Hoarding in a Pandemic

The world as we know it has gone crazy. Everything has been touched. People are scared. They don’t know what to do, or what the future holds. The media speaks constantly of pandemic, and death. The numbers grow. We are told that we will be locked down 2 weeks, a month, a year!  We see refrigerator trucks for holding the dead. We see cries for masks, and ventilators. There are famous people being stricken ill, and we wonder when we are next.        

We go to the store where we always shop, and what we need is always there. But, this time it wasn’t.  This time, even the most basic things are out, and people are fighting, and lying to get the simplest items. So, we think…”Maybe it will be there next time”.  But, it’s not.       

Neighbors are telling on each other and making people feel like a criminal for going outside to breathe. We are told to avoid the store and to only go when needed. But, they never have what we need, so we keep going, hoping they will finally have it.       

Hoarding is an attempt to make sure we have what we need in times of desperation. It is an effort to avoid the discomfort, and fear associated with lack. It is actually a natural instinct of survival. Children hoard, when they live in a house where older siblings take all the good stuff, and leave them with none, or when they want a little treat for later. Dogs hoard, when they are in a pack and need to make sure they have something to eat. Squirrels hoard, to prepare for the freezing death of winter. And winter always comes. There are prisoners who hoard items, so that they are sure to have enough food to supplement the 1200 calorie diet, and to have items to trade for other things they need to survive. (Please note, I am not referring to extreme unnatural hoarding that is destructive to self, as it relates to any possible mental illness. I am referring to what is natural. Natural responses can become unhealthy and extreme. Maintain balance.)        

In all these examples, there is an overwhelming power that causes a person to hoard. Death, discomfort, fear, and an assumed all powerful force that controls what we have and our ability to get what we need or think we need. Hoarding is a natural survival response.       

For the individual, hoarding creates a level of comfort. It allows a person the ability to squash fear by reminding themselves that they have plenty of what they need sitting in a box at home, safe from anyone who seeks to take it; until it’s taken.  Although hoarding is natural and can help people survive. It can also cause us to have trust in physical things and our own ability to gather those things. Material objects can be lost, stolen or destroyed. This leads to more panic, more hoarding and more desire, for more and more things to protect us, and insulate us. It’s a cycle.        

Hoarding has good and bad costs to the individual, it can help them survive, and feel better. But, it causes them to trust in something that is transient.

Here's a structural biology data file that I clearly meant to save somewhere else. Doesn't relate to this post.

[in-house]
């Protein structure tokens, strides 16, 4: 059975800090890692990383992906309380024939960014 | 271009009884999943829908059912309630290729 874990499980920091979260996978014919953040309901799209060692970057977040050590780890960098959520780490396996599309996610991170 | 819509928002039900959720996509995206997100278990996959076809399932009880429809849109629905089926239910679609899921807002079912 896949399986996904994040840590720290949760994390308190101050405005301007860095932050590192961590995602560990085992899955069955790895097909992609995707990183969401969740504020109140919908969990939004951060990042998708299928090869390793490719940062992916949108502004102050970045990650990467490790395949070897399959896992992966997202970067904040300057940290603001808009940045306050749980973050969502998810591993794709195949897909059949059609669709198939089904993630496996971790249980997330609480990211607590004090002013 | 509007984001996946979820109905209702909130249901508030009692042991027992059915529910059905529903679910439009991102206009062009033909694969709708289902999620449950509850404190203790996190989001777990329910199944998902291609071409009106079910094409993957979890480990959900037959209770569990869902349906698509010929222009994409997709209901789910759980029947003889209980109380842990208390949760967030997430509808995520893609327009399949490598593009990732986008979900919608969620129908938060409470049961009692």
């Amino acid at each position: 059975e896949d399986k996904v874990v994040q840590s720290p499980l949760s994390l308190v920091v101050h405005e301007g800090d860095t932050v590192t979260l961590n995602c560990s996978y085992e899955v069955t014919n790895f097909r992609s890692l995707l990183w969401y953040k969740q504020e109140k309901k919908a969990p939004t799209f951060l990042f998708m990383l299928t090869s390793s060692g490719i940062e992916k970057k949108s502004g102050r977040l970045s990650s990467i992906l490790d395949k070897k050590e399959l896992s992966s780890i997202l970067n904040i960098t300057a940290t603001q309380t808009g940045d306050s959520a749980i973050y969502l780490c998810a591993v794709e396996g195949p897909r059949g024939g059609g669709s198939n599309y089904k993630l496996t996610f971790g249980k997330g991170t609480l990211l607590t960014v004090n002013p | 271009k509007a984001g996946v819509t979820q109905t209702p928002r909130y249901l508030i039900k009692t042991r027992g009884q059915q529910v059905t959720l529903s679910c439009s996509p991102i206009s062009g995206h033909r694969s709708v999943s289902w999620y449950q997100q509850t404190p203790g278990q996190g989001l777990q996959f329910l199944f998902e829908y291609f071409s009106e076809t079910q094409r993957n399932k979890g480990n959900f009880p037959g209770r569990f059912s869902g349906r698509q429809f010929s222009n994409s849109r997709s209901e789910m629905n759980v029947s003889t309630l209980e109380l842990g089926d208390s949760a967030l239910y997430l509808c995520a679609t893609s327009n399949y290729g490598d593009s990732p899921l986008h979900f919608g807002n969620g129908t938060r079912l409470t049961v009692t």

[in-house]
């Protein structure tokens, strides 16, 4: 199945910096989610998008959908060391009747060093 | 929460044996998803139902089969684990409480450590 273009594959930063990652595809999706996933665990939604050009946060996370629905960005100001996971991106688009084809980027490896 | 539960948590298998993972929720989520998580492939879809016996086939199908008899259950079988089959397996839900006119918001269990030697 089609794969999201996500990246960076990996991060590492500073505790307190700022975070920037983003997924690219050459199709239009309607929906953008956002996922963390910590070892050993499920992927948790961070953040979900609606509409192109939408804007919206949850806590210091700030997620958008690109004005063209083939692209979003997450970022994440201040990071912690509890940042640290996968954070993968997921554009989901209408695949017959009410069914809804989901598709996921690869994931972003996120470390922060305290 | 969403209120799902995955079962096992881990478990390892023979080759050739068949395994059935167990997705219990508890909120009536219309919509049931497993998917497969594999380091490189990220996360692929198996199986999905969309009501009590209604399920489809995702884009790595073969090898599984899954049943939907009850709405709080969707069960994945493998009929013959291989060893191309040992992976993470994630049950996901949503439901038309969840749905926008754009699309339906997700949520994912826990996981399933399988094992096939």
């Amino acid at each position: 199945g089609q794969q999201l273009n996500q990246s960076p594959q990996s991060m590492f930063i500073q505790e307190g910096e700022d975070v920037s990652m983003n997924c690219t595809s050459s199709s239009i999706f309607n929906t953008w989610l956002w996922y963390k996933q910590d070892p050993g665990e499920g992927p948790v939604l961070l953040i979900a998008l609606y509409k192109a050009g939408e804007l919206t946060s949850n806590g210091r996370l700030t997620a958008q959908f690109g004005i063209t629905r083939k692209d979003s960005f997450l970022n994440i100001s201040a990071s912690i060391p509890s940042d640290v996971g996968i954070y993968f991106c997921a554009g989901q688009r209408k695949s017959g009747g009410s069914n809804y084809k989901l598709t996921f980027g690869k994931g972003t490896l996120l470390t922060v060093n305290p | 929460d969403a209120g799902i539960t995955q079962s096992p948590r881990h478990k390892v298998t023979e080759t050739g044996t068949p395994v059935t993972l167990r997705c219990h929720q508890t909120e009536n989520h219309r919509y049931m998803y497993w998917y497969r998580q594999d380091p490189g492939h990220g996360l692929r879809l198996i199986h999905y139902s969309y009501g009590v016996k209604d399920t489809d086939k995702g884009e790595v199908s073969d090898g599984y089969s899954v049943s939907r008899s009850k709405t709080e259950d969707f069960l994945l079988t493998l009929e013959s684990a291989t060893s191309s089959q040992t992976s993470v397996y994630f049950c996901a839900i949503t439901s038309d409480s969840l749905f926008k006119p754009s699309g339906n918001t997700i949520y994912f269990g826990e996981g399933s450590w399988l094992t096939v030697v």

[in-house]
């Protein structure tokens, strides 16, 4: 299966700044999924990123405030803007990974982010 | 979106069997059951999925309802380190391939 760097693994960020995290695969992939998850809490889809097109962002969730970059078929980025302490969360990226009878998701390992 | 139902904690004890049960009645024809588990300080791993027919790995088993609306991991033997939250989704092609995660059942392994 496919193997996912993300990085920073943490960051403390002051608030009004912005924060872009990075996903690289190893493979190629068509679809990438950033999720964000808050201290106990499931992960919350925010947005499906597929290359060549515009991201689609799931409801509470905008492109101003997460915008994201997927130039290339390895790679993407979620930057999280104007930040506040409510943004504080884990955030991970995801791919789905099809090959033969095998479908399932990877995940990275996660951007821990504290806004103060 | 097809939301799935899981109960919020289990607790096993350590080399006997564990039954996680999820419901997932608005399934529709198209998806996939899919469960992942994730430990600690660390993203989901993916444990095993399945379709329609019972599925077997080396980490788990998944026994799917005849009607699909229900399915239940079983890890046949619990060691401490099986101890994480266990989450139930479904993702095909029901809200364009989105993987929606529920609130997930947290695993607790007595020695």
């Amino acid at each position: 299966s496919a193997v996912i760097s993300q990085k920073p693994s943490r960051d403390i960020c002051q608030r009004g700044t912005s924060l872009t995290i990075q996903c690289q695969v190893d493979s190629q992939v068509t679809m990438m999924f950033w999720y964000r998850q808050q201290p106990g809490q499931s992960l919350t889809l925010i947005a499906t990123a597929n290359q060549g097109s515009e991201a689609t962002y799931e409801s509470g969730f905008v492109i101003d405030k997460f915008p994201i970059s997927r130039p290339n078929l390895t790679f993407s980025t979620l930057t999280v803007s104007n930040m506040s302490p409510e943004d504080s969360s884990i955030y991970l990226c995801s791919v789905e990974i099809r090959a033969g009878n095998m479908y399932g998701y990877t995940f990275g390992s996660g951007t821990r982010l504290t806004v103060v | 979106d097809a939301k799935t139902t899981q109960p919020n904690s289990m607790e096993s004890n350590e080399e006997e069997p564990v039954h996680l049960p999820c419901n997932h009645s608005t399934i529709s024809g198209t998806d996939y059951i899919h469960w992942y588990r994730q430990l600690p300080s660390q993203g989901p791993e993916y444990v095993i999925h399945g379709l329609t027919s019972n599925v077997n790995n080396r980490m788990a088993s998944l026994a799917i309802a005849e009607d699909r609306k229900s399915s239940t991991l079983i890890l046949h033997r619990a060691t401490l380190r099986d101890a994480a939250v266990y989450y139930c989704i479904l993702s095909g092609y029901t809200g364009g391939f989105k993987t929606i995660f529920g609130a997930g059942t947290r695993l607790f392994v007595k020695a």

What about society as a whole? The current pandemic and panic buying, which depleted shelves at our local store, shows us that large amounts of people are unprepared for emergencies. This can be due to poverty, or decision. It also shows that our system of stores, trucking and distributing is very fragile. To this date, weeks after the fear started, the stores are still out of many items. That is a failure in the system. But, it shows that people need to be hoarding items on a regular basis, and not trusting the system. It shows that people need to be more self sufficient and less trusting on the system.       

Hoarding did not cause empty shelves. The lack of hoarding caused panic buying which led to empty shelves. Those people, who have what they need and are safe, do not panic. Once people feel that panic, and experience the lack of what they need, they will never let it happen again. They will hoard whatever they can from now on.       

This will actually benefit society, because the next time there’s a pandemic, (Winter always comes) there will be far less panic buying because folks will be in the habit of always keeping extra on hand. Hoarding is a natural survival skill. Communities should practice hoarding by having a stock pile of needed items. The next time there’s a panic, the community will be ready to offset the lack that appears in the hoards of the individual.       

Hoarding is like anything else, it can be selfish, or loving. A person who has a stockpile can help others. They can give it or even trade or sell it. They might even decide to keep it for themselves. But, if no one hoarded, there would just be a lot of people standing around hungry and dying. If we look at it in terms of the survival of humanity, hoarding allows some humans to survive. They might not be the best humans. They might be selfish. But, their kids might be better than they are. In the end, humans survive, which benefits society.       

Hoarding in relation to disaster is about survival. It is about avoiding death, discomfort and a gnawing fear. It does not hurt the economy. It is not a picture of selfishness. It can and has saved lives. Individuals and communities, who hoard are better prepared for tough times, which always come. The only downside is that hoarding can lead to placing our trust in things that never last. But, when your belly is empty, that’s the furthest thing from your mind.

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